National institute to help police personnel beat stress
Experts from the National Institute of Mental Health and Neuro Sciences (Nimhans), Bengaluru, are set to administer a comprehensive wellness programme aimed at helping the Tamil Nadu police combat increased levels of “destructive stress” and “mental disorder” caused by work pressure.
The State government recently sanctioned ₹10 crore for the scheme, acting on a letter from the Director General of Police (DGP), who drew its attention to various factors that exposed the police to physical and mental health disorders.
A Government Order (G.O.) said the DGP pointed out that circumstances forced police personnel to work round-the-clock, without adequate rest and leave. “The pressures in the work environment subject police personnel to the risk of high blood pressure, insomnia, heart attack and increased levels of destructive stress and mental disorder,” the DGP said in his letter. “Since most police personnel are lacking in stress management skills, some of them are addicted to alcohol, some are even driven to suicide. Moreover, the personal and family life of the personnel also become very unpleasant,” he added.
As first responders, the police were exposed to violence, emergencies, disasters, unstructured work schedule, poor time management etc. [and] their stress levels were higher than those of other professionals, the DGP said.
The G.O. said the DGP, after consulting senior police officers, decided to seek the assistance of professionals to address “burning issues” facing the police force. After considering suggestions from various mental health professionals, the Registrar of Nimhans was called for a detailed discussion.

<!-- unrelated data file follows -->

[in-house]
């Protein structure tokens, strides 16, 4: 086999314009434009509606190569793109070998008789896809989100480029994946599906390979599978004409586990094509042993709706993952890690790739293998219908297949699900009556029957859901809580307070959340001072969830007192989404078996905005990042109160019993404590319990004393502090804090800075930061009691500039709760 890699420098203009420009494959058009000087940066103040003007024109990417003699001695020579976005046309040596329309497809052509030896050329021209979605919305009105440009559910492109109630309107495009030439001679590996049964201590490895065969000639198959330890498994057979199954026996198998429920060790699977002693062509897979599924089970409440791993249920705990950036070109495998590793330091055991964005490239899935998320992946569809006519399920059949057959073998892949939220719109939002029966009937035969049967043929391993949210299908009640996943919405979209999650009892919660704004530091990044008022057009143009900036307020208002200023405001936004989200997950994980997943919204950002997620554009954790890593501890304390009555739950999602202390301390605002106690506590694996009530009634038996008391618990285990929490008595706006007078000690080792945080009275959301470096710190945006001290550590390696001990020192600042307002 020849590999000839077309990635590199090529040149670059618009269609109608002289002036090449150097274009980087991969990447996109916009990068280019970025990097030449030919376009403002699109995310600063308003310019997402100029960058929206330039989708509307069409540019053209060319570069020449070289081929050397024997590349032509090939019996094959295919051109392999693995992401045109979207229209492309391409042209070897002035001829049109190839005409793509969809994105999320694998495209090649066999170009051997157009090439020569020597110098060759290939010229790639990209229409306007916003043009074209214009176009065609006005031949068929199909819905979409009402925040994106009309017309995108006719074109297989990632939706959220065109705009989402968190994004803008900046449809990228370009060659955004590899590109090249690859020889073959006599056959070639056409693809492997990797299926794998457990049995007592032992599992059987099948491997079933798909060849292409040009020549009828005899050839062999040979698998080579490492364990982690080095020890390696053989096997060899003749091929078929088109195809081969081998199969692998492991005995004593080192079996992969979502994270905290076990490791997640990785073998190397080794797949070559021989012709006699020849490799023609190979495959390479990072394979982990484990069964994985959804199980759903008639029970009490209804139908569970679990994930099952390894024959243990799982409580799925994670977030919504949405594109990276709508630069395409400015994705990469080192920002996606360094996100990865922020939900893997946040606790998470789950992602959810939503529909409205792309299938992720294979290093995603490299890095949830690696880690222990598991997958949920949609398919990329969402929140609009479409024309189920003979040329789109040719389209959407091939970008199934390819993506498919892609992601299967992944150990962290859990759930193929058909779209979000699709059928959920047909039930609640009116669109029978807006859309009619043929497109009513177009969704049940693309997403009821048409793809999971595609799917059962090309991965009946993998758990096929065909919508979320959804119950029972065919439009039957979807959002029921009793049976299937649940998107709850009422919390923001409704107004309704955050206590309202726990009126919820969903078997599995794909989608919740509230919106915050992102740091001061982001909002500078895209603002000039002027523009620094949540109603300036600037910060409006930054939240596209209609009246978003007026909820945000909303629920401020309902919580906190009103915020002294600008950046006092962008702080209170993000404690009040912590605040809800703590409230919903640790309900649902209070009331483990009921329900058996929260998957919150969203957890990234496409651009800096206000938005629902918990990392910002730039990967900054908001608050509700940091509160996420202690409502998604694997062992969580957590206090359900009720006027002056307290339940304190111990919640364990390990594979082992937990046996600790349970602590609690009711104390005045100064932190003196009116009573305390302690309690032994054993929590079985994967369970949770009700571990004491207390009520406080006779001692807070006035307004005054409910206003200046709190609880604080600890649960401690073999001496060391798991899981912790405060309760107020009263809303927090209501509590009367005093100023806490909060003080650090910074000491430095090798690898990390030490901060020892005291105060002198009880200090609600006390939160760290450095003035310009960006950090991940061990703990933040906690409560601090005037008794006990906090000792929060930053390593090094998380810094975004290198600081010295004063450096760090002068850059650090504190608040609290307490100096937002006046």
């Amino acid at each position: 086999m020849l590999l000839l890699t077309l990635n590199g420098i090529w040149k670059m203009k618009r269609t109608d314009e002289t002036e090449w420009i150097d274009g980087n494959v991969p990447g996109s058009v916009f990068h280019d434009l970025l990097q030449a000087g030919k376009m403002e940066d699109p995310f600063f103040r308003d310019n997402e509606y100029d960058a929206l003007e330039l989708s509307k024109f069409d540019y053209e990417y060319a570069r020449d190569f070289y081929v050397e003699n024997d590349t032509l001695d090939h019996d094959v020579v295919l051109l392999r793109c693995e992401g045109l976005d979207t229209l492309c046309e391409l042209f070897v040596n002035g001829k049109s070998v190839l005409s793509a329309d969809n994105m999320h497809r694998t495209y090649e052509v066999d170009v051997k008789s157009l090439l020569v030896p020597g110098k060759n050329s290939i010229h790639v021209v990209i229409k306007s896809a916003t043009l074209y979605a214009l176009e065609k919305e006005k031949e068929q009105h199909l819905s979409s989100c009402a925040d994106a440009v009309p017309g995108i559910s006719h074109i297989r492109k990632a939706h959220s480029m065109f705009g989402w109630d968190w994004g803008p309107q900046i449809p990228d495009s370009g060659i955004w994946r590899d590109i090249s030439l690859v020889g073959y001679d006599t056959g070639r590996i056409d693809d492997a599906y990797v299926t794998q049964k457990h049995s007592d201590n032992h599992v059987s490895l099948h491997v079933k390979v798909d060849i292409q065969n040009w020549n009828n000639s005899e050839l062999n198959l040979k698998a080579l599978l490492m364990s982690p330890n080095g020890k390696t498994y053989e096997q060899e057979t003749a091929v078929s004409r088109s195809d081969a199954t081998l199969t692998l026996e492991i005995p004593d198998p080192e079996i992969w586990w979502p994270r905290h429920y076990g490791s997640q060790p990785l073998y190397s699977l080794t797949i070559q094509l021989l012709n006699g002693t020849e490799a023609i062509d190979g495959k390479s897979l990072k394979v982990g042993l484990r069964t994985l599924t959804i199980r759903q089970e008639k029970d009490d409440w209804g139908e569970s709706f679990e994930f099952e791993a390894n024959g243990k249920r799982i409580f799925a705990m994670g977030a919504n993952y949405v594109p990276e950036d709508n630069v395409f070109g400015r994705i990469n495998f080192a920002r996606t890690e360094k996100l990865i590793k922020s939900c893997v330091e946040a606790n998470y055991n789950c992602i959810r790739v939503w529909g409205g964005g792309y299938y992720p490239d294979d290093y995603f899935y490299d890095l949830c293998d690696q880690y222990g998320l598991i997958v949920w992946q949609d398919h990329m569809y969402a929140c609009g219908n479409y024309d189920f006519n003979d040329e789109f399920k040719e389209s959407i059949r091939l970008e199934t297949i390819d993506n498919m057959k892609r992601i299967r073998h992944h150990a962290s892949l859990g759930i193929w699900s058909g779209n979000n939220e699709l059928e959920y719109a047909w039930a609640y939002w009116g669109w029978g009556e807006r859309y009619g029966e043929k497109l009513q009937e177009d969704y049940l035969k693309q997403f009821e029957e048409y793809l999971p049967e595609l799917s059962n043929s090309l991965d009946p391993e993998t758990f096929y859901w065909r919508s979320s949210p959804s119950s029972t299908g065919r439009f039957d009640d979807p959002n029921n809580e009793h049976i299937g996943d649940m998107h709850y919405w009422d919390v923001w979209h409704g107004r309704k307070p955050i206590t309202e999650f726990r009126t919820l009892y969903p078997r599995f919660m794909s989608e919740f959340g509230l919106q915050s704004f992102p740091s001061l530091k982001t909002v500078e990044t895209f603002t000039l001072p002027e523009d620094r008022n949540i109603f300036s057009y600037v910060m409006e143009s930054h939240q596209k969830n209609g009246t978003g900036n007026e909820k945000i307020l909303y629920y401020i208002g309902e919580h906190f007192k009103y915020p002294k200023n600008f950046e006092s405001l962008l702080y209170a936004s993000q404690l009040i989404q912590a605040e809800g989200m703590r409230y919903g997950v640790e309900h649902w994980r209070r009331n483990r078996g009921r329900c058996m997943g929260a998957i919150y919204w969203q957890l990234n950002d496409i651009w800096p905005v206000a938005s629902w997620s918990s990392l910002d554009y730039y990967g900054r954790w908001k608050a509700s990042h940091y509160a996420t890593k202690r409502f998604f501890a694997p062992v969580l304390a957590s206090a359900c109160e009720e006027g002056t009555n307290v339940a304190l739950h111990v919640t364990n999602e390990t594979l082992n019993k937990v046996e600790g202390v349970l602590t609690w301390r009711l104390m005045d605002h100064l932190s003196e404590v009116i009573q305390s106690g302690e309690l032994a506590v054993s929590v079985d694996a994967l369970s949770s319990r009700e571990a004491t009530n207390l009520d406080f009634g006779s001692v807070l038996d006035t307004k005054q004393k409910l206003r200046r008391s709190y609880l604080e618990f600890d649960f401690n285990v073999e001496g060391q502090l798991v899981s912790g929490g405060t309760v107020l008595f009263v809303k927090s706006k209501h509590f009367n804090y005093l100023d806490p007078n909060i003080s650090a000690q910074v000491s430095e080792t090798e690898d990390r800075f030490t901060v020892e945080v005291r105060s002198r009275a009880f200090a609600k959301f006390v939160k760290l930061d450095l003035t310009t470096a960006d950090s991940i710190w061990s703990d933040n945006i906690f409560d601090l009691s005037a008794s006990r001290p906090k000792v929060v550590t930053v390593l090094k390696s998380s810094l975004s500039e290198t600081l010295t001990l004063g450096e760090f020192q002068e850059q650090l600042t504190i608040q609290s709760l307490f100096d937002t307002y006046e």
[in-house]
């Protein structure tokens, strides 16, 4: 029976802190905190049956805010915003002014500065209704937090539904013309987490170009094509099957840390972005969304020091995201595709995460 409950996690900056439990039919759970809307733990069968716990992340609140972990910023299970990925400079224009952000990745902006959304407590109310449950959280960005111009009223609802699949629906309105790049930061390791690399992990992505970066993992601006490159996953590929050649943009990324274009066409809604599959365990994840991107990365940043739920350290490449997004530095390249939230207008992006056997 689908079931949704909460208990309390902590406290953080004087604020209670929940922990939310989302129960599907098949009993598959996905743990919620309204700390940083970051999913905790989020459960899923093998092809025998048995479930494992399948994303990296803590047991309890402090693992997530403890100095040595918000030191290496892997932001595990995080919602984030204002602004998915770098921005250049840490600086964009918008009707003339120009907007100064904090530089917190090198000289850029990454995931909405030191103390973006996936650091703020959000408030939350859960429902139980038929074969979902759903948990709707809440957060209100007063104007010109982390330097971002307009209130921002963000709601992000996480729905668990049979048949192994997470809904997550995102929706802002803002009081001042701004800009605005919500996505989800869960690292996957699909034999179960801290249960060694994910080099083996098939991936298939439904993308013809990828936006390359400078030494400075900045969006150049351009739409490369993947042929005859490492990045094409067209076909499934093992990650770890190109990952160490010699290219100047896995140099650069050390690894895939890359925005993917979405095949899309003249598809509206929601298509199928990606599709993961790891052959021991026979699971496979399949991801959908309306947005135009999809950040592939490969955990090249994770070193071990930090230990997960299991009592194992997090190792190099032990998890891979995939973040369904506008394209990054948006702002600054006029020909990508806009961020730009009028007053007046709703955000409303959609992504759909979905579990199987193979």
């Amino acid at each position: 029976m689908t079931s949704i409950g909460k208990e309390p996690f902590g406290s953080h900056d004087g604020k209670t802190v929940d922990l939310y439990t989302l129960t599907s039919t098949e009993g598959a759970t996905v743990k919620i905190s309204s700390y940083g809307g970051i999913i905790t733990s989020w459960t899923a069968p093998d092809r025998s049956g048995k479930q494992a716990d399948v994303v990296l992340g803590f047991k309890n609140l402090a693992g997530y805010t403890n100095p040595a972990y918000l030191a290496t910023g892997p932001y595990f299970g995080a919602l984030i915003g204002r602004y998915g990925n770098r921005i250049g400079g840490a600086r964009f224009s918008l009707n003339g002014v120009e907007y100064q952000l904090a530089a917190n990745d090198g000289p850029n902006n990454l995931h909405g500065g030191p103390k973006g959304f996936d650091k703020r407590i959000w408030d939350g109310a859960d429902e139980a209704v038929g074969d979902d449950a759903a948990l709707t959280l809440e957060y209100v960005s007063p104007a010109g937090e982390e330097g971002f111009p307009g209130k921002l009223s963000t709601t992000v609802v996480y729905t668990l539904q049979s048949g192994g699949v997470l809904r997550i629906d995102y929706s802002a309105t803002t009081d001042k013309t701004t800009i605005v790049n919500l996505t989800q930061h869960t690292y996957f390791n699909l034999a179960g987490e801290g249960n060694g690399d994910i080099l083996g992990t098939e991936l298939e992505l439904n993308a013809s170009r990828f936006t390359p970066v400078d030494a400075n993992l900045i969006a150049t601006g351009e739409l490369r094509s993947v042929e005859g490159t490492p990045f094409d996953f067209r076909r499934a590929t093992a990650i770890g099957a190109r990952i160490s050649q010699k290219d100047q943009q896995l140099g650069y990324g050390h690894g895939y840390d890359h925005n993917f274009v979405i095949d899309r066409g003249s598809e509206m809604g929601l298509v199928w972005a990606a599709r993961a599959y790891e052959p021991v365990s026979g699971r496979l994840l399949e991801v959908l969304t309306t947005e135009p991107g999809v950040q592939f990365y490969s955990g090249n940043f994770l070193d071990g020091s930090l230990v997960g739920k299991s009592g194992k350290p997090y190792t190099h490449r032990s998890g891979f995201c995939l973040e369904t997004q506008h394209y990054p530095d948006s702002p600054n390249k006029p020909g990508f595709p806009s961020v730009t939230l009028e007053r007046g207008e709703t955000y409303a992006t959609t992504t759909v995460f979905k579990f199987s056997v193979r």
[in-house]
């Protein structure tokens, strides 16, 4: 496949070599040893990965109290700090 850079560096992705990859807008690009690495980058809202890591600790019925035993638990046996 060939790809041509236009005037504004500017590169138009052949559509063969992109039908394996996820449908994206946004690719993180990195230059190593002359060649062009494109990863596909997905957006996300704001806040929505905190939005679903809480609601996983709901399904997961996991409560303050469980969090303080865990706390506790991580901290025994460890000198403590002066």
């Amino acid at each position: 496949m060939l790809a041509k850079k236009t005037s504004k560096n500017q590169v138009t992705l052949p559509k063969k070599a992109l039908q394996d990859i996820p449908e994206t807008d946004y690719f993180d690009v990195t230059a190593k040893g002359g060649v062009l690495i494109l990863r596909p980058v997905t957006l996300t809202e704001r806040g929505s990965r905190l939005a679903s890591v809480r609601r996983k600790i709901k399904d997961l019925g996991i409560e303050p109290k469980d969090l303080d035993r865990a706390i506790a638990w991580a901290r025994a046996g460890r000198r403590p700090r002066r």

A decision was then taken to entrust the task of boosting the well-being of the police with Nimhans, a multidisciplinary institute of national importance.
Chief Minister Edappadi K. Palaniswami is expected to launch the wellness programme in Chennai on September 20.
The comprehensive wellness programme, which involves a series of training protocols, would cover police personnel in seven commissionerates, 31 districts and all Tamil Nadu Special Police battalions and units, reaching out to the 1.2 lakh-strong police force.
Renowned psychiatrist Dr. C. Ramasubramanian has been appointed as the Nodal Officer to coordinate between Nimhans and the Tamil Nadu police for the implementation of the programme. When contacted, Dr. Ramasubramanian said the programme would cover the entire police force, from the constable to the DGP.
Recently, the Madras High Court expressed concern over the rising number of suicides among police personnel. Justice N. Kirubakaran wondered why the State government had not implemented the court’s suggestion in 2012 to constitute a committee, headed by a retired High Court judge, to identify the causes of the problem and recommend solutions.
The State informed the court that 296 police personnel committed suicide between 2008 and 2017, and as many as 8,158 deserted the force in the last 10 years. As many as 3,032 personnel had died in service since 2008 — about 300 deaths every year.